This summer has been one of my worst summers since that year I had to go to church camp and make macrame owls, alongside girls who wanted to try on my glasses and giggle hysterically about how bad my eyesight was. Haha, dumbasses, you can’t Lasik stupid away.
When they say someone has snapped, I always think that must be a relative term. One person’s breakage is a trip to the grocery store for another. My trip to the grocery store involved me being angry for weeks on end. I’m still feeling pretty hostile.
It’s a child’s rage and it took me completely off guard. I turned 48 last week and for the months prior, I felt this anger build. We’re told that women tend to turn their anger inwards, but my depression was not a big enough vessel to contain it this time.
As hard as I try, I think I’m kind of a shitty human being. Some people go through life effortlessly, with little introspection or regret. Part of me wonders what that would be like. The rest of me thinks they’re either extremely healthy or sociopaths.
Over the last couple of years, I’ve struggled with the do-gooder me. Like a cheesy answer to a job interview question about weaknesses, I feel overly responsible for others. Leading the parent-teacher group, taking care of my mother-in-law, stepping up when volunteers are asked for, donating money, goods, time. I’ve done a lot of organized volunteer work in my life, as well as the informal saying “yes” when someone asks for help. I was a problem solver, reliable, responsible and generous.
Something has changed. I’ve become so angry and resentful that I’m blurting “NO!” even before someone finishes the question. The pendulum has swung. My motivation for doing good often lay with my sense that I was not good enough. And that no longer seems a good enough reason.
It starts young, this goodness of the heart that really isn’t. It starts with the oldest child in a family of alcoholics. It starts with words. Lowbrow versions of not good enough, not pretty enough, not thin enough, not outgoing enough. Thoughtless words tossed off by adults who were never enough, either.
It starts the first time you believe that a fundamentalist God will strike you dead because you lied about sneaking food at night. Dear god, please don’t kill me. I’ll be ever so good. It starts when adults praise and fawn over you because you are such a good, polite little girl, but you know that it’s an act. Theirs and yours.
It starts when you’re 11 and your stepfather passes out while driving and you desperately tug at the steering wheel and push your foot on the brake to steer to the shoulder. It starts when you quickly gather your brothers and sister, herding them out of the house before the punching starts. You are 13 and responsible for their lives. From that point on, you feel responsible for everything.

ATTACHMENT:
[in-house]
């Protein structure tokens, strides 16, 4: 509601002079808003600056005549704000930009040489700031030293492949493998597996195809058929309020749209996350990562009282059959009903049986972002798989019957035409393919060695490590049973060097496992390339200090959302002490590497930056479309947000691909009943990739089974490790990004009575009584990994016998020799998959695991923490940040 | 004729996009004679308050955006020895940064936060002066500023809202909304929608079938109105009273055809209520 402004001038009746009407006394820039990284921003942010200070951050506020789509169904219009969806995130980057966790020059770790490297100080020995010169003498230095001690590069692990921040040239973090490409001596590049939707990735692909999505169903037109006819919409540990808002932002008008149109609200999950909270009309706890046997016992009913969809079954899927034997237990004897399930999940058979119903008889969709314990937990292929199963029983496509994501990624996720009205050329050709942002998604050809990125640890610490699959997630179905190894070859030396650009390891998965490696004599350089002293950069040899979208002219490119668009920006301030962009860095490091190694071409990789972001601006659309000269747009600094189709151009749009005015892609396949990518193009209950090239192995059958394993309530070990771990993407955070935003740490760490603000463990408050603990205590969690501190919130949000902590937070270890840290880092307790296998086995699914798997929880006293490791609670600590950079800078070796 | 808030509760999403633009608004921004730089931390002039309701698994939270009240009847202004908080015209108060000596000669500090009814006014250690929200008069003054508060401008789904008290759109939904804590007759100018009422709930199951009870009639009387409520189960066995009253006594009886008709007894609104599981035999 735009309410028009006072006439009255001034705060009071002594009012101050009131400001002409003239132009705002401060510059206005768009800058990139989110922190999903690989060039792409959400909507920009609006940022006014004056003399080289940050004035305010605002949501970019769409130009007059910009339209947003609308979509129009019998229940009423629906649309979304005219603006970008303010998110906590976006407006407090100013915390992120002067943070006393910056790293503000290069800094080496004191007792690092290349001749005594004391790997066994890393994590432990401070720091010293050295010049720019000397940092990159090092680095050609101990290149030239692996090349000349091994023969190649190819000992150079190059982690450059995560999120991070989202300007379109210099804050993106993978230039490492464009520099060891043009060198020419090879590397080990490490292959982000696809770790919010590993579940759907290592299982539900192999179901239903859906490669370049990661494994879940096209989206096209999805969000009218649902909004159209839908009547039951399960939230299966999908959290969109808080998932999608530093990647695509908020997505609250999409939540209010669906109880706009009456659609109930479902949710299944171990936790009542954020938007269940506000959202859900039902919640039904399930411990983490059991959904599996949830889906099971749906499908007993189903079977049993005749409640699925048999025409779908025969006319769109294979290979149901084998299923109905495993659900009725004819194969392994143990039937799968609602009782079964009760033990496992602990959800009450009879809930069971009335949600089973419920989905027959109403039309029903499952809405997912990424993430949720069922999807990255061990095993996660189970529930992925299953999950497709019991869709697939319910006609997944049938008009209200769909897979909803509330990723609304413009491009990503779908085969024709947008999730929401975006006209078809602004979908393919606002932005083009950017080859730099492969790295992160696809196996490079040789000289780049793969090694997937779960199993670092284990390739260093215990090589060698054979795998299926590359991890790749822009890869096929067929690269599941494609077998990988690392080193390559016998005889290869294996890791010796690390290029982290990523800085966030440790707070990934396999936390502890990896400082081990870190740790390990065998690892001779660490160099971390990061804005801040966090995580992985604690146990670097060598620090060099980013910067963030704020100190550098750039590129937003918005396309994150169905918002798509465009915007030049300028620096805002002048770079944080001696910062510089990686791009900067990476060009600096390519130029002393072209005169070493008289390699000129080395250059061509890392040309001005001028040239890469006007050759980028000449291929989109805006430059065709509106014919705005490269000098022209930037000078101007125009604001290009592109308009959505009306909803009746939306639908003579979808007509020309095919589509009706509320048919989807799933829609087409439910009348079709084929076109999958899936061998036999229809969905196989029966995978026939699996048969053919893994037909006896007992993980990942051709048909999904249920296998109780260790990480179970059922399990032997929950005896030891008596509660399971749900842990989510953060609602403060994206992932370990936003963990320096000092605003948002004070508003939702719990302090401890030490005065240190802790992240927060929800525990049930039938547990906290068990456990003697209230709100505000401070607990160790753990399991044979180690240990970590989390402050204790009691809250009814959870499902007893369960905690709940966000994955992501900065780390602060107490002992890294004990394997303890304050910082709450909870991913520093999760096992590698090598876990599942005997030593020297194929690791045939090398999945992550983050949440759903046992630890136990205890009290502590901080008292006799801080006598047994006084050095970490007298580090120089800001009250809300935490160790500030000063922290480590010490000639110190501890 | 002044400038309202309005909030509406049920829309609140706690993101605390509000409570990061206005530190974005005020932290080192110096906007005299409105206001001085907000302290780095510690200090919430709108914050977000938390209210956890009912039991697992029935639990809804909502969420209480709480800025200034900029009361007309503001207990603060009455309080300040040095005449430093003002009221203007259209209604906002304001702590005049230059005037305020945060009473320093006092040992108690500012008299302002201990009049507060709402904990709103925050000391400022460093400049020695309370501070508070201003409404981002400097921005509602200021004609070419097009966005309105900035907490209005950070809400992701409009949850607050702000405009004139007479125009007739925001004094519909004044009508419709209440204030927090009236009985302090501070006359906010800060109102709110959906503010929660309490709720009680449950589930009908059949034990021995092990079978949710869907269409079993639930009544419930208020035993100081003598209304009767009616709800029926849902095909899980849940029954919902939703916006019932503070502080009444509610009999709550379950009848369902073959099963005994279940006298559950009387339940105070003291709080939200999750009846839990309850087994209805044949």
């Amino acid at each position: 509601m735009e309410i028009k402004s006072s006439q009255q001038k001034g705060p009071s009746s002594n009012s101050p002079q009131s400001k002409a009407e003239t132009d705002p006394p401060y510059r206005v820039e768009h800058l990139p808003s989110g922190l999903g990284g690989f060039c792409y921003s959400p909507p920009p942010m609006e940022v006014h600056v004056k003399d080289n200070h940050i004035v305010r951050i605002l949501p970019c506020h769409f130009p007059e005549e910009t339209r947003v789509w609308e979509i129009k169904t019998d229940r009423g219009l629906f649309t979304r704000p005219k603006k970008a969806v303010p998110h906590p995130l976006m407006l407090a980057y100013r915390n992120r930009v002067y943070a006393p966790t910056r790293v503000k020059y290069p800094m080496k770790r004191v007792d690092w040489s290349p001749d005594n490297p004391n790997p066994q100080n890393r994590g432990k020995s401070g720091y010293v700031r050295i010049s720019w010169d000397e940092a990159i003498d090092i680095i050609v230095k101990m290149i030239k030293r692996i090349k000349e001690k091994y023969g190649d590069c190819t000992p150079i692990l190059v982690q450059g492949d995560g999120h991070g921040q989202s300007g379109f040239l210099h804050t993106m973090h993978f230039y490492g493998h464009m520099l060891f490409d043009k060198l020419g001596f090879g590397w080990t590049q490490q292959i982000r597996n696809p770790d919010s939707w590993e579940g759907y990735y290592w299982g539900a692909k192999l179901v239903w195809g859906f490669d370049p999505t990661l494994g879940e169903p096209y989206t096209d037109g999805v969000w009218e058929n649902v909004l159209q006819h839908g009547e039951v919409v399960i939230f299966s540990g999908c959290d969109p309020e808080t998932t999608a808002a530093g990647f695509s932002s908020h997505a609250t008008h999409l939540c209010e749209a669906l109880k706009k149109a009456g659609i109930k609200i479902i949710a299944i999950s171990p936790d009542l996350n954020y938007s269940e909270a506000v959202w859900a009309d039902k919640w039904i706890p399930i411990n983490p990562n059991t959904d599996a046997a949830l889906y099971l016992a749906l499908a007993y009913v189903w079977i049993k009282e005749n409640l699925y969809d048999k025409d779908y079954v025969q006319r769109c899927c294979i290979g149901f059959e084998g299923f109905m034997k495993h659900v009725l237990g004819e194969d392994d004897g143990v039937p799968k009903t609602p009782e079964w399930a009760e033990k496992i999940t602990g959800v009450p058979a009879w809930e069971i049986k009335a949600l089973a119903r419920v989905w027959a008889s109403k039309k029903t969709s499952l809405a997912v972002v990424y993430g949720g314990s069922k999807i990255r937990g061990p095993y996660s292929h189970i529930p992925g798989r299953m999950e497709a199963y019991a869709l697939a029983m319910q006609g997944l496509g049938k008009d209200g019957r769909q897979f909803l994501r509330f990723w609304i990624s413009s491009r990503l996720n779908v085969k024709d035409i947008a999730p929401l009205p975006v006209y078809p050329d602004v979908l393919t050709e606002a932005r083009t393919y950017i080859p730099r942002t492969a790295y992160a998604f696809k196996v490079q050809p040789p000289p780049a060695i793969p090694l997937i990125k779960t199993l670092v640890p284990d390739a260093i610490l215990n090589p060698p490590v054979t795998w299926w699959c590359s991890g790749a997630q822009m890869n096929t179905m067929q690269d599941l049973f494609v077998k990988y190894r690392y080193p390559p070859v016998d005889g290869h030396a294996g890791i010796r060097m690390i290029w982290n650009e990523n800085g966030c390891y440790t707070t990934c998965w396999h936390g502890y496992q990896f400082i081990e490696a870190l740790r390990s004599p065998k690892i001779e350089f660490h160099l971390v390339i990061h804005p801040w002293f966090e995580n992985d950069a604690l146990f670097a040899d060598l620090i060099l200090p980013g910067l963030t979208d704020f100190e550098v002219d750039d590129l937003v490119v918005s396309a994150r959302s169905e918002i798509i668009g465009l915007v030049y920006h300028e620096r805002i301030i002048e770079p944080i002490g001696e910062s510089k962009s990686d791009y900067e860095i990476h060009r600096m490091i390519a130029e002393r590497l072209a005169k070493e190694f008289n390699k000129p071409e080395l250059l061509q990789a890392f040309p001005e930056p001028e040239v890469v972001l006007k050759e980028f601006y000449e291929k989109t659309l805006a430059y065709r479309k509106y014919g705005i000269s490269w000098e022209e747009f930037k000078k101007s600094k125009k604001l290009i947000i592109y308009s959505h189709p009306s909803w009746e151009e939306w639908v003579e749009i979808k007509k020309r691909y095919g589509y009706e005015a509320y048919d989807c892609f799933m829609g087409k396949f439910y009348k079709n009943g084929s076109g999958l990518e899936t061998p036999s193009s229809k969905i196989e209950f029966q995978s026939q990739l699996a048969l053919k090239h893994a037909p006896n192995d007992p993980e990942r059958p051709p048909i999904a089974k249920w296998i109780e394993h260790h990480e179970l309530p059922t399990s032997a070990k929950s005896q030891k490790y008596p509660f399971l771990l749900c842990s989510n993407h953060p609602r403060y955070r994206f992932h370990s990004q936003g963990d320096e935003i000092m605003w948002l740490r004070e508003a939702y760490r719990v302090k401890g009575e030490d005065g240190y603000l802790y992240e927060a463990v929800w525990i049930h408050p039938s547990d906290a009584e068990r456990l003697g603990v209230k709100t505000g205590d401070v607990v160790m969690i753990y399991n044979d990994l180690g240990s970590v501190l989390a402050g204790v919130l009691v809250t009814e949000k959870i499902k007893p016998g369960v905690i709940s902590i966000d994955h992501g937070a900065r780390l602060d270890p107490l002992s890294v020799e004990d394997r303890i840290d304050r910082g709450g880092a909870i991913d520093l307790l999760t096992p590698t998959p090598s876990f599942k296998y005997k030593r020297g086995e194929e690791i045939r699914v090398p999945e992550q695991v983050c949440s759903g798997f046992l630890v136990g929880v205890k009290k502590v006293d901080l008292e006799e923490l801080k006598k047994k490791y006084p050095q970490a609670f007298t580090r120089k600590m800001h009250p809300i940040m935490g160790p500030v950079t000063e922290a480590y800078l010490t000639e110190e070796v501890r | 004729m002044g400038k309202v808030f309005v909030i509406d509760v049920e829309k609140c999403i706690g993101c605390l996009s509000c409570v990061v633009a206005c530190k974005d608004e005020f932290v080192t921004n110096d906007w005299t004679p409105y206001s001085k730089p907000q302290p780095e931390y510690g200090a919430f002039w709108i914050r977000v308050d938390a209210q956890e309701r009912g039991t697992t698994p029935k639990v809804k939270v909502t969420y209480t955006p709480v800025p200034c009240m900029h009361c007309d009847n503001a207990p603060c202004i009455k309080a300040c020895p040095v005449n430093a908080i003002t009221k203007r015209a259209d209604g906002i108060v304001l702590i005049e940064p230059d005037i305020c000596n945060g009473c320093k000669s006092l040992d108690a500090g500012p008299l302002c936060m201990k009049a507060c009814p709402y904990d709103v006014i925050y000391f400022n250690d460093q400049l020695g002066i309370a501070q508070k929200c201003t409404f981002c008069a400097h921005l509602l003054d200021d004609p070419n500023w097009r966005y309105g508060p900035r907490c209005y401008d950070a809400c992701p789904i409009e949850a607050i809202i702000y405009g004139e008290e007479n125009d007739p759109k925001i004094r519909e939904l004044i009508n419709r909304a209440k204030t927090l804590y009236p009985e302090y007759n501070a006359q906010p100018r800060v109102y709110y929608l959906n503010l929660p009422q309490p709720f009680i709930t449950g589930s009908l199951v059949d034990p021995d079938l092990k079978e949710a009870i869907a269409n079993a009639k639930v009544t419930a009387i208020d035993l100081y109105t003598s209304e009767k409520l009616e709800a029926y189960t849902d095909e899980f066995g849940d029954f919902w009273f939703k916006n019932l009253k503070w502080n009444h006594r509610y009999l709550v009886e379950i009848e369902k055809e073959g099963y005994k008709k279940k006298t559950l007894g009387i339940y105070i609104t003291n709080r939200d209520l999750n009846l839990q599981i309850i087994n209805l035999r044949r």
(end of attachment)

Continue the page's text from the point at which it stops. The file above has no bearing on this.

It continues when you have trouble making friends, because you’re an introvert. So you do favors. You give rides and money, make them laugh, drink enough to be outgoing. They seem to like you. You try to be agreeable, even though you think their latest perm makes them look like Carrot Top and that their boyfriends are numb-nuts. You keep your sharper opinions to yourself, smile when you don’t feel like it and drive them to the movie theater to see a movie you don’t want to see.
It continues when your boyfriend calls you a whore for not being a virgin and you think he is right, because they all are. You thrive at Army basic training because being screamed at that you’re too slow or fat or stupid or woman is nothing new. It doesn’t phase you. You think you’ve got it under control. The rules are laid out for you to follow and you follow them.
It continues for decades. You are a good employee, loving spouse, decent parent, reliable friend. Your anger is this vague, pulpy mess that you sort of, kind of, blame on others’ expectations and exhaustion. And that works for awhile. Until it doesn’t. Until one day, you wake up and realize that it’s all you. Your expectations and demands of yourself are holding you hostage.
Insomnia has become my new thing. I lay wide awake at 3am, my witching hour. I think, what if I stopped doing it all? Would anyone even notice? Bit by bit, as I do less, no one really has. For a moment, I mourn the wasted time and feel a little sorry for myself. And then there’s the anger that smells like childhood. How could you be so stupid, so misdirected, so delusional?
No, no, that’s not right. I’m confused. I thought I was less than, so I worked to be good, but now I’m angry about the fact that I was “good” for all the wrong reasons and because of that, I’m less than. Dysfunctional math at its finest.
They call it a midlife crisis, as if it’s a one-time event solved by a racy car, a gym membership, a young lover, airline miles. Maybe for some, it is. For me, it’s a slow burn in place, growing more intense by the moment. It’s not a lifetime of regret, it’s the thought oh no, I want to do so much more. Time has taken on a physical quality. Every activity is weighed and measured and found wanting.
There will be a contingent of people who tell me none of it matters as long as good was done. It reminds me of a term in nature called allelopathy. The word allelopathy comes from the Greek, meaning “mutual harm” and defines the biochemical effect plants can have, both positive and negative, on the organisms and plants around them.
In my case, I have this old, scraggly tree that grew from those childhood years, overshadowing the ground around it. But there is a seedling, borne of the love I’ve given and received, of those moments of happiness and creativity, of contented solitude. It has grown as high as it will be allowed to while that old tree shades it. And that, my friends, is an epiphany.